My 2016 in review

2016 was a big year for me. A new job, a new house and the first full year following the John Sonmez blogging course. I got back into public speaking, with my talk about APIs, and the follow-up usable APIs guided conversation at CodeCraftConf, although I missed out on the return of DDD Scotland.

I learned a lot. About leading and mentoring teams, about recruitment, about software design, about code quality, and a lot more things that I never had to consider in previous jobs. Things I was aware of, but now I have to make decisions about.

2016 has been my best year ever on my blog in terms of views, comments and visitors, so many thanks to all of you for your time and contributions here and on social media. My most popular post this year was “Don’t take your laptop home” – I don’t know if that struck a particular chord with people about work-life balance, but I know it’s something I’ve reflected on. I also see that my 5 year old post on the “Professional Development” and “Agile Is Dead” open discussions at DDD Scotland 2011 remains popular. I don’t know which, but either of them are great topics for reflective developers to consider : What does Professional Development mean? and What is Agile?

Looking to 2017

I’m not planning anything quite as dramatic for 2017 as a new job, but I still have some thoughts to share thanks to moving from consultancy development to product development and how things which once seems essential now no longer apply.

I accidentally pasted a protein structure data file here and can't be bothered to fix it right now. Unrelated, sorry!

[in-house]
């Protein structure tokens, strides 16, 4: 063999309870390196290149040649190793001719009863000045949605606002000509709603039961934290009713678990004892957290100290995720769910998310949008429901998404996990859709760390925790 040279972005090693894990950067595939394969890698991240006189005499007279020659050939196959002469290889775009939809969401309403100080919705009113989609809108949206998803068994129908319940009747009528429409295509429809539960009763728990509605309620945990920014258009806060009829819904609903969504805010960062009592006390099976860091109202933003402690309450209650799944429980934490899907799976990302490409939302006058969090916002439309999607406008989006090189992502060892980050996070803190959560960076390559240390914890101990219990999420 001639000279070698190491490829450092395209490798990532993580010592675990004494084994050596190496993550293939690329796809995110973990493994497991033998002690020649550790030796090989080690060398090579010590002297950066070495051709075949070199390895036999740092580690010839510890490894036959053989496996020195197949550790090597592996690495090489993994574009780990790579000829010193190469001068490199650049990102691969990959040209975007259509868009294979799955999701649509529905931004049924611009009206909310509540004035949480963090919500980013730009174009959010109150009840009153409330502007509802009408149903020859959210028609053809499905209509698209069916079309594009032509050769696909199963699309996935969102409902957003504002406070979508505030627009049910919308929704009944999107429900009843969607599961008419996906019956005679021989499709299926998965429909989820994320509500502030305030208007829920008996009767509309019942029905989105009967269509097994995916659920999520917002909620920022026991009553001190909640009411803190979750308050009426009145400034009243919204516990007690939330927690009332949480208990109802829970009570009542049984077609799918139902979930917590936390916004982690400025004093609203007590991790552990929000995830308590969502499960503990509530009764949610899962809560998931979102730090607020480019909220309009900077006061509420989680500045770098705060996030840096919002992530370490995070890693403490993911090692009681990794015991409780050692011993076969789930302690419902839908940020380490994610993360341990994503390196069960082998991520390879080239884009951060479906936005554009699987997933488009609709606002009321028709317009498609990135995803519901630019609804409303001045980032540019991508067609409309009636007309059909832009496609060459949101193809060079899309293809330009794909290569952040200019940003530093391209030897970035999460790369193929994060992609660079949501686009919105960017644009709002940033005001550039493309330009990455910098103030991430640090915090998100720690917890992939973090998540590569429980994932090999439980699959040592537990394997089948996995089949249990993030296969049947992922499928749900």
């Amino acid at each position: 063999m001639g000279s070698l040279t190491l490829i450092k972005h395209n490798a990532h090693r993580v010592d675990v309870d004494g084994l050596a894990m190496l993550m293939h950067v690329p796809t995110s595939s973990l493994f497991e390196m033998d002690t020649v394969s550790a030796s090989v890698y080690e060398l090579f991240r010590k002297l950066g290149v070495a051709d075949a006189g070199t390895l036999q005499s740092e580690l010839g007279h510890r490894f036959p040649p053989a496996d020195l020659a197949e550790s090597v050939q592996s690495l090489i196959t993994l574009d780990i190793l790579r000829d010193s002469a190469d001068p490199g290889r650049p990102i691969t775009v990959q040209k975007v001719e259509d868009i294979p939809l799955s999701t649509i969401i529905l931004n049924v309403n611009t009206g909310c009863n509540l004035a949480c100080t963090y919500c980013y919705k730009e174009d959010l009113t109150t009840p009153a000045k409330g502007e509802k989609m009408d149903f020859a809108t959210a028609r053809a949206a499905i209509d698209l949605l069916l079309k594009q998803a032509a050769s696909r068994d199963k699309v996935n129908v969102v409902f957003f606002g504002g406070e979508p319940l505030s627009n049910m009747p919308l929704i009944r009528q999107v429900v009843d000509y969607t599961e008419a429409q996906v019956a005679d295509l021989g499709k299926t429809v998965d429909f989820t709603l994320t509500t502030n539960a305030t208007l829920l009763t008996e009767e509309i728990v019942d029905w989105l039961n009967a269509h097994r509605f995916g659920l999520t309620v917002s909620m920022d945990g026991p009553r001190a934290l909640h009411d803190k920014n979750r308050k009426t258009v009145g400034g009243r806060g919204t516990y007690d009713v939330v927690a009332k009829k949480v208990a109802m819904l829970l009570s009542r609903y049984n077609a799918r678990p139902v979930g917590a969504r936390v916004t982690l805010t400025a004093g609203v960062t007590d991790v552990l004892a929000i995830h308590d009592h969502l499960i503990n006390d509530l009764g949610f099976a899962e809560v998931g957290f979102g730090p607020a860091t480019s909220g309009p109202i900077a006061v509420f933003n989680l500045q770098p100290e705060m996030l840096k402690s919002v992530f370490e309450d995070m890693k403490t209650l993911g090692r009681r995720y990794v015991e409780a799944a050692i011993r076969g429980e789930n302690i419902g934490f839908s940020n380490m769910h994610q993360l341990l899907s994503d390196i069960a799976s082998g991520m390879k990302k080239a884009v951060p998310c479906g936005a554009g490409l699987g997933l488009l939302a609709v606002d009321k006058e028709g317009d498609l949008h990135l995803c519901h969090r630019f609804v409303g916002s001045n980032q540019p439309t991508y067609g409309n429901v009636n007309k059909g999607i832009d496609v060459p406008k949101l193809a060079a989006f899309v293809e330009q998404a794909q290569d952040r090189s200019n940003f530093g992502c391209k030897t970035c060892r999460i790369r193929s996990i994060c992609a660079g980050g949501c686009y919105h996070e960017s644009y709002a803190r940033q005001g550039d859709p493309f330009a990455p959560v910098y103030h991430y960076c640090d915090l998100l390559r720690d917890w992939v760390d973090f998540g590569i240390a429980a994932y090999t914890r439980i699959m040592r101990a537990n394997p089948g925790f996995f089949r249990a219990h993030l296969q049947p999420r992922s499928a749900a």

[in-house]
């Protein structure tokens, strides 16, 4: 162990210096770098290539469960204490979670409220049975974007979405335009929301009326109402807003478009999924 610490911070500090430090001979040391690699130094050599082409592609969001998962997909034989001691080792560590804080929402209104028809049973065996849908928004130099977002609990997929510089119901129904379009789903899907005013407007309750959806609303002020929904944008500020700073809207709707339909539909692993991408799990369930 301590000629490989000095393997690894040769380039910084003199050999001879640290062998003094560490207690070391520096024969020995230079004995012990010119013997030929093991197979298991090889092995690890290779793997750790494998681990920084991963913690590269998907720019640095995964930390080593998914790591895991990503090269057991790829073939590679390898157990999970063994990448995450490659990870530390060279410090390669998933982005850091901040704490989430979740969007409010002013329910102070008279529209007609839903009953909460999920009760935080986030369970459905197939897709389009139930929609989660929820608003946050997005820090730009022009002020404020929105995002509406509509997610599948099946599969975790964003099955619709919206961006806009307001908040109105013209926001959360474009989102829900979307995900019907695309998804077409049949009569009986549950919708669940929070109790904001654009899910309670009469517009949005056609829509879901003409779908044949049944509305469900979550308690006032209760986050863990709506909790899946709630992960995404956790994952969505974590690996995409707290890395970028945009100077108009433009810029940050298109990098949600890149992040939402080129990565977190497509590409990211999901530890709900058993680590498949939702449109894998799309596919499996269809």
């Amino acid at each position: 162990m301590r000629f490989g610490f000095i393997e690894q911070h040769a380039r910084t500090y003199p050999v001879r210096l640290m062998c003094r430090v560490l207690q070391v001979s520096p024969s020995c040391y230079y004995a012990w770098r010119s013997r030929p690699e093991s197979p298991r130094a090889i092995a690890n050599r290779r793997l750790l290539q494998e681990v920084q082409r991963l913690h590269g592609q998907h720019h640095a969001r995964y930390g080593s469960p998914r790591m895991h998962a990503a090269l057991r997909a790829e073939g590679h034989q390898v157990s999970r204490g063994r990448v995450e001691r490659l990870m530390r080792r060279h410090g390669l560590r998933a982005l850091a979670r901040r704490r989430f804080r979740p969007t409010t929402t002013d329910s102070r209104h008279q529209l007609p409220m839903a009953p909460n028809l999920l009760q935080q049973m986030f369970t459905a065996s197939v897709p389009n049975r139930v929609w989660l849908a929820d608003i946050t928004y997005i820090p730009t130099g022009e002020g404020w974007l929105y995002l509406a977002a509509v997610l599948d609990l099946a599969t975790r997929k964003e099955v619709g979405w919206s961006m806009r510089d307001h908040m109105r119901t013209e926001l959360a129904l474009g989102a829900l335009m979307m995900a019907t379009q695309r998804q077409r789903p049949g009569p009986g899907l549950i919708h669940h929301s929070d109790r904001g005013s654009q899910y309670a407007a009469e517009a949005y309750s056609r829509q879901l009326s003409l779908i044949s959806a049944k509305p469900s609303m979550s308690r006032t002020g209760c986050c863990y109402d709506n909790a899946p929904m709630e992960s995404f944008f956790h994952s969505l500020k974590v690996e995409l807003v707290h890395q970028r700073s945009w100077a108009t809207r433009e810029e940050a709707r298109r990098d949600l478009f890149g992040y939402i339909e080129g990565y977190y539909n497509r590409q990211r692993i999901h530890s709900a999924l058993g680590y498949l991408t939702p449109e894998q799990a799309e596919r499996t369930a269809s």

I’m also having more of a think about Conway’s Law as friends move into new companies and I reflect on the companies I have worked with. As a technical leader who wants a flexible, resilient software architecture and a passionate, always-learning team, how much can I influence one to affect the other. I’ve got a few thoughts on this, but I’d love to hear from anyone else who’s exploring this, as I’ve got a few bigger ideas here.

And I’d love to keep up 2 blogs a week, playing with styles and topics. Exploring old and new ideas. I’ve got enough topics on my Trello board for 18 months at that pace (including one describing the Trello board). If I manage to carve out the time to do that alongside my other commitments, you’ll see it here.

I don’t do New Year resolutions. It’s always a bad day to start something. Always reflect, always refine. And if you leave it to New Year, you’re only giving yourself 70-odd chances to change. Why limit yourself?

Sláinte

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